SBI Life launches Annuity Plus

SBI Life’s Annuity Plus offers a wide range of 14 annuity options enabling annuitants to choose the one that best meets the annuitants’ income needs

SBI Life Insurance has launched a highly flexible immediate annuity plan called Annuity Plus. The plan provides a regular fixed stream of income at regular intervals throughout the life of the policyholder, referred as annuitant.

The annuitant can subscribe to the plan by choosing a lump sum amount or the desired regular fixed income for life referred as annuity instalments. The annuitant has an option to choose the frequency of instalments receipts as monthly, quarterly, half yearly or yearly.

SBI Life’s Annuity Plus offers a wide range of 14 annuity options enabling annuitants to choose the one that best meets the annuitants’ income needs. Some of the attractive annuity options include lifetime income with refund of the entire premium to the nominee upon death of the Annuitant and lifetime income which increases every year by 5%.

In the Life Annuity–Two lives options, the second annuitant, who possibly could be spouse or child or sibling, could continue to receive regular income for the rest of their life even after the death of the primary annuitant. The plan offers additional benefits of incentive of attractive annuity rates for higher premium and optional accidental death benefit rider at an affordable cost. The minimum age for subscription to Annuity Plus is 40 years and maximum of 80 years.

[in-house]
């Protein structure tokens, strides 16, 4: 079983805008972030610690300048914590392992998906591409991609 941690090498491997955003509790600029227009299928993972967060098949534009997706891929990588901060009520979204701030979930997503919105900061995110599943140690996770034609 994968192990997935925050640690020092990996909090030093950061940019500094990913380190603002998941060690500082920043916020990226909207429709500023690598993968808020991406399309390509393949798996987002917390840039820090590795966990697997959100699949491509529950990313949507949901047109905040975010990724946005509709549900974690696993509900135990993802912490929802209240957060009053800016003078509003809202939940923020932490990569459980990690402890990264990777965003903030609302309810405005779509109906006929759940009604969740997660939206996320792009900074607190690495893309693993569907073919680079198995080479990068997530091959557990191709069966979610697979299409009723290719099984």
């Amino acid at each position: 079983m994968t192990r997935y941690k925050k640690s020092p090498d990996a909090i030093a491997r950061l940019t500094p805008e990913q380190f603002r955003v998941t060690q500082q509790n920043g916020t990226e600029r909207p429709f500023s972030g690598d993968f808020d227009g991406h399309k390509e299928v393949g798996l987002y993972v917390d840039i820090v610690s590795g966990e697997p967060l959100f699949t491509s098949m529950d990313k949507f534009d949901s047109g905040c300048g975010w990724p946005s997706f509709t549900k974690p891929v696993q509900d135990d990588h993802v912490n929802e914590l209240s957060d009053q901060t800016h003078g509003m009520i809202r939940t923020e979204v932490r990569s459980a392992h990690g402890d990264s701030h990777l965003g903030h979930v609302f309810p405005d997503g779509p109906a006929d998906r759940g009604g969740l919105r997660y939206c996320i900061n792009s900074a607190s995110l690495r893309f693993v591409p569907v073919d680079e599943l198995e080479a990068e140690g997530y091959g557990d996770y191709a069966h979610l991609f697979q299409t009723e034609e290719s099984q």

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MetLife introduces Met Deferred Monthly Income Plan

Met Deferred Monthly Income Plan helps you plan for your retirement income by paying when you can and gives you guaranteed monthly retirement income

MetLife India Insurance (MetLife) has launched Met Deferred Monthly Income Plan (DMIP)—a retirement product available in the market. DMIP helps you plan for your retirement income by paying when you can and gives you guaranteed monthly retirement income, with continuous financial protection for your family.

As part of DMIP, you can choose between two premium payment options—5 years or 7 years. Depending upon your age and your monthly income you can choose any level of premium starting from Rs53,000. You get a guaranteed retirement monthly income from year 11 of your policy for up to next 20 years enhanced by regular additional payouts*. You can choose to receive your monthly retirement income for a period of 10, 15 or 20 years.

 DMIP offers excellent protection for the family. In case of an unforeseen event, when the family may need money immediately besides a regular flow of income, DMIP pays an additional benefit of 24 months guaranteed income upfront as a lump sum. In addition to this the guaranteed monthly income starts immediately from the next month.

The monthly income paid under the plan are tax free *under U/S 10(10D). You can also avail tax benefits on your premium paid under U/S 80C of the Income Tax Act 1961.

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RBI hints at another CRR cut; rules out SLR reduction